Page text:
By Julia Shraytman
The boys were chasing her. They were dressed in slush-stained pants, their shoelaces hanging off their sneakers, leaving wormy trails in the snow. Their hot breaths rippled through the air in violent bursts of a well-oiled choir.
“There she is!” Jason stopped and shouted, pointing at their victim, who was hiding behind a birch tree. The white skin of the tree couldn’t hide Nina, dressed in a bright red coat, no matter how few breaths she took or how much she sucked in her stomach. Her butt was sticking out, and Jason, like a hawk, zeroed in on the red of it like a soldier through an M22 binocular.
This was war, and she was their enemy.
Nina stopped biting her nails long enough to yelp, push off the birch, and sprint. A little human blood stain, she sped toward the crowded marketplace, her shoes sliding over the fresh dusting of snow.
She turned nine yesterday, and the red coat was a gift from her mother. It was velvety, with a hood, and fur wrists. She spun around the room. Today, the fur, halfway ripped off the wrists, was flying through the snowy air like the shattered wings of a cardinal. Her coat was torn in several places and a footprint, like a brown bruise, adorned her back.
The marketplace, an ample stretch of avenues and streets, overflowed with bakeries and boutiques and shoppers. Nina piloted around the adults, their hulking tree trunk bodies popping up in front of her, blocking her escape route. She fell against a gray, polyester coat, its thick material scratchy against her cheeks. The wearer’s large hands clasped her shoulders, pulled her away from the polyester coat, and shook her, her head lolling side to side.
He bent down. She was looking up into the pale eyes of an adult, his skin a sea of wrinkled bed sheets. His eyes were reddened with anger.
“What do you think you’re doing?” the adult demanded. “Why are you running like a bitch in heat?” She shrank into herself, her eyes big and round in her face. She hiccupped from fear. His arms fell away, and she was alone again.
She could see the boys, gaining on her, swarming like bees. She swerved left, toward the highway. It was the city’s busiest artery that carried truck after truck; the huge monsters were cutting through the air; their massive, glistening bodies made the earth tremble and shake.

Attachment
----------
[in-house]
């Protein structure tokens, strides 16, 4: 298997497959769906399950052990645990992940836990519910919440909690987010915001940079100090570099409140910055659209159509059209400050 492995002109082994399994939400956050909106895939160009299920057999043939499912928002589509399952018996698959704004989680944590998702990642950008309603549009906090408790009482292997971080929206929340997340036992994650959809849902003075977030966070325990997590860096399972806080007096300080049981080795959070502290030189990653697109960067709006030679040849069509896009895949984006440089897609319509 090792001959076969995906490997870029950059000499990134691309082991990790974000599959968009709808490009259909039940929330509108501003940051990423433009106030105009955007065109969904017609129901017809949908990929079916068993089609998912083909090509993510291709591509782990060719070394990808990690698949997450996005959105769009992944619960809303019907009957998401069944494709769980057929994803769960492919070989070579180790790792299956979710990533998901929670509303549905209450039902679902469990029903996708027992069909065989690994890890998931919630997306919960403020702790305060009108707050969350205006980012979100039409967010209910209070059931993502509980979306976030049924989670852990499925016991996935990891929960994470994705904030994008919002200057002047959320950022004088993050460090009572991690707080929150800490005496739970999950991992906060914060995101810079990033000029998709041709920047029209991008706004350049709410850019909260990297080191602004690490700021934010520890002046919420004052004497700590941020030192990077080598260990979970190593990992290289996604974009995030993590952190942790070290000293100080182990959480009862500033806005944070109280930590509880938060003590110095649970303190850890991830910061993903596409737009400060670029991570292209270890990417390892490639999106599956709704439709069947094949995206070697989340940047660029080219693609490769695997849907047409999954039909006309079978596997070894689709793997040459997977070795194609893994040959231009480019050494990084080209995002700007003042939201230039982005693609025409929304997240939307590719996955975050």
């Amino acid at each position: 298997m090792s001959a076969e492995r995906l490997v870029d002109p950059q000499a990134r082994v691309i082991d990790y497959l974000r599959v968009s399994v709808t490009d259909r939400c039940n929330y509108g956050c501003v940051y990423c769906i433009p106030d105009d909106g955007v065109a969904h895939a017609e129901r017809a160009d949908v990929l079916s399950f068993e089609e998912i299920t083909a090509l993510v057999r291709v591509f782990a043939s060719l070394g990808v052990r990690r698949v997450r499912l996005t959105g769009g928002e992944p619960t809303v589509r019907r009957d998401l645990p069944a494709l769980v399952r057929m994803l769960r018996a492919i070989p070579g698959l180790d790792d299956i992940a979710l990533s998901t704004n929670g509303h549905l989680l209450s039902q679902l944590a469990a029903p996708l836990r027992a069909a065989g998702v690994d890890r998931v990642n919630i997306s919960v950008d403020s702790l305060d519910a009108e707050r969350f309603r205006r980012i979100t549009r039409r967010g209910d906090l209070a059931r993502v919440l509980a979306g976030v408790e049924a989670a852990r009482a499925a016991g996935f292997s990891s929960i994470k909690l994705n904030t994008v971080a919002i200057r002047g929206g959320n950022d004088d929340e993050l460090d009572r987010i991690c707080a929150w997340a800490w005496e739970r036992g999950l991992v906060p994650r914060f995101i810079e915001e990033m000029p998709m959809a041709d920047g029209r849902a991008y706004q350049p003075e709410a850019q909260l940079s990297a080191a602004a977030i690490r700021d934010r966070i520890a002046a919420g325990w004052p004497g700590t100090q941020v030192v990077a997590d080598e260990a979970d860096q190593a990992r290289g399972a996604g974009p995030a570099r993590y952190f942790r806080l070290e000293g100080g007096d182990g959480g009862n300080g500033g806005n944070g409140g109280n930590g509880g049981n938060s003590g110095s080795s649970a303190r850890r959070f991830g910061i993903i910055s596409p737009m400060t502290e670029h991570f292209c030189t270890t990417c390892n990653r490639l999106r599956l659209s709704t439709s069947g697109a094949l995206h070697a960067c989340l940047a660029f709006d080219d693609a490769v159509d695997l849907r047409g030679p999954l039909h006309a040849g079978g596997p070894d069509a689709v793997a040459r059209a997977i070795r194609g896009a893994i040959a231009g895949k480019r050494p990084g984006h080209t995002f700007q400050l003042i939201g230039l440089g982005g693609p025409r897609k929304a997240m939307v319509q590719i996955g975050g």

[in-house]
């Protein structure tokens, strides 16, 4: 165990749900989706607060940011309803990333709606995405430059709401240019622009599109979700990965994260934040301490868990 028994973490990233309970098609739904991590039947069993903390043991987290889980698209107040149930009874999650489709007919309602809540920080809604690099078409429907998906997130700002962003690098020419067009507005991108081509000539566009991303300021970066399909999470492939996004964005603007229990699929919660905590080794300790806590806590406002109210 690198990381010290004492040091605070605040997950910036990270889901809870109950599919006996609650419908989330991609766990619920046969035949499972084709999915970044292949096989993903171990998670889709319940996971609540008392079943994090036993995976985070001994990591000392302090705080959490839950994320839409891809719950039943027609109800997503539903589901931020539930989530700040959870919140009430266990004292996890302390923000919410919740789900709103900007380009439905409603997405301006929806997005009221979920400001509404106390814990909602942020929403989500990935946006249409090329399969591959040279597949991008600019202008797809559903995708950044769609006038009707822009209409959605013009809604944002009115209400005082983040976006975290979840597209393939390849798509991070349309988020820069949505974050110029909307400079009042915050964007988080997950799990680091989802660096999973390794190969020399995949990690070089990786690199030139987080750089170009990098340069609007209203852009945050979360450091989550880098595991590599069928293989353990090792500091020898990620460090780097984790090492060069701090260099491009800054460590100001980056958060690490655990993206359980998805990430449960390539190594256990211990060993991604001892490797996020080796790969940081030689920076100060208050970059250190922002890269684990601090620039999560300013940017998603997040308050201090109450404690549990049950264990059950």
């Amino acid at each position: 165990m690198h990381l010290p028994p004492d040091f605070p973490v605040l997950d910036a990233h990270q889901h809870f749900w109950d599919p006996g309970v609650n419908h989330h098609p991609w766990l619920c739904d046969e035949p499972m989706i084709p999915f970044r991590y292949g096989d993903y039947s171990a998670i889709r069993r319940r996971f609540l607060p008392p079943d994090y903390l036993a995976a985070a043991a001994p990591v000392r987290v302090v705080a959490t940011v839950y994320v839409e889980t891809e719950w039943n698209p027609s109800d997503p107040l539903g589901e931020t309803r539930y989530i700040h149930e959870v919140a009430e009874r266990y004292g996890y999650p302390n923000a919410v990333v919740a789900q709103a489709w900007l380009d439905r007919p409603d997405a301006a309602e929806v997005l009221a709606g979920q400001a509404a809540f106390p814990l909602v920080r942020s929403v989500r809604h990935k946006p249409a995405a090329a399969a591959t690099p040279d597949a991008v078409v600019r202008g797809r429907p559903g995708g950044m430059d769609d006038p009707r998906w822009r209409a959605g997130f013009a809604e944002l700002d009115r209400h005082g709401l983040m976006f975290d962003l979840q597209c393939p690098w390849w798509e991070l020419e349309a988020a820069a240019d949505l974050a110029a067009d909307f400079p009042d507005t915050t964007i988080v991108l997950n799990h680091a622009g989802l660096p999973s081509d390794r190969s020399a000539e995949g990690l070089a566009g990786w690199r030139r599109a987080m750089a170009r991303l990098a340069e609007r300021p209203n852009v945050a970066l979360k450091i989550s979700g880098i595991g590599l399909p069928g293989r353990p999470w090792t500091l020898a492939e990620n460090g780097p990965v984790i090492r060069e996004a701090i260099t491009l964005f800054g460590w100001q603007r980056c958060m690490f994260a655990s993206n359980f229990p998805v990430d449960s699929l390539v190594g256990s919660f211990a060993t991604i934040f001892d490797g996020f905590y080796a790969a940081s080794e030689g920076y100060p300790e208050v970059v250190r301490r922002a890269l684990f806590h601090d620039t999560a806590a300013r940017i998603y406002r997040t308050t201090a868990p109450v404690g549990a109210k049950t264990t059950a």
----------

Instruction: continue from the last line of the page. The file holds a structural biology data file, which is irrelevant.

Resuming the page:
Nina bit the inside of her cheek. She paused at the lip of the highway next to the sign that said in large lettering: Do Not Cross. Between the running gaps of rushing traffic, she could see the other side. It tempted her. Come over, it whispered. Nina closed her eyes. She pictured blood oozing, inch-by-inch, coloring snow in warm crimson. Or maybe it was only the sunlight passing through the blood vessels of her eyelids. She opened her eyes.
She shivered as she placed one small foot on the road, feeling the pulsating wind from the trucks as they rushed by.
She took a deep breath, her muscles tightening around her frame, her mind zeroing in on the target, the sidewalk on the other side of the highway, when something caught her attention. She saw the gaping black hole, a yawning mouth only a few feet away. A pedestrian underpass. She took a step back onto the bustling pavement. She did not remember ever seeing that entrance there before.
Nina approached. She stood at the tiled entrance covered in graffiti, the stairs stretching down, the black abyss staring up at her. She counted to three and started to make her descent into the entrails of the earth. Above her, the rush of traffic hummed, but below it was as quiet as death. Small bursts of light appeared, showing her the way. Down, down, down.
Finally, the staircase ended, and her foot hit the cracked ceramic tiles of the floor. There was a smell of piss and decay. Her breaths pillowed out from between her lips, her thumbnail between her teeth, the nail just a ragged little stub, and she tasted blood.
Her mother always left a nightlight by her bed; otherwise, the monsters came in the dark and watched her. Here, there was no light. And no mother. Pregnant with a fear she could not outrun, she crept for an eternity through darkness.
Out of the umbra, a shape began to slowly emerge, revealing an ascending stairway. She raised her face and squinted. Yes, there was a drop of fresh light forcing its way down. She stretched her hand toward the light, and it slid across her palm, moving like a ballerina from right to left and back. It pulled away and beckoned her.
As she climbed higher, the darkness began to peel away; the street sounds intensified, drenching her in laughter and the hum of humans. She stepped out of the mouth of darkness onto the street.
A flock of birds flew overhead, their calls welcoming her back to the land of the living.
Things seemed a little different. She gazed across the highway. She gasped. She made it to the other side. She could see the spot across the highway where she stood an eternity ago, the boys on her heels.
I made it, she thought.
She looked down at the heavy shopping bags in each hand, her shoulders achy, her back slouching under the weight. Her dull, polyester coat a bit too tight around her rounded middle and sagging breasts. The wind ran its fingers through her thinning, gray hair.
Thudding footsteps and violent yelps drew her attention.
The boys were a breath away.
The sun darkened. She was nine years old again.
She sprinted onto the highway, feeling the pulsating wind from the trucks as they rushed by, her fear getting lost in the cacophony of screams and blasting horns. Between the running gaps of rushing traffic, she could see the other side.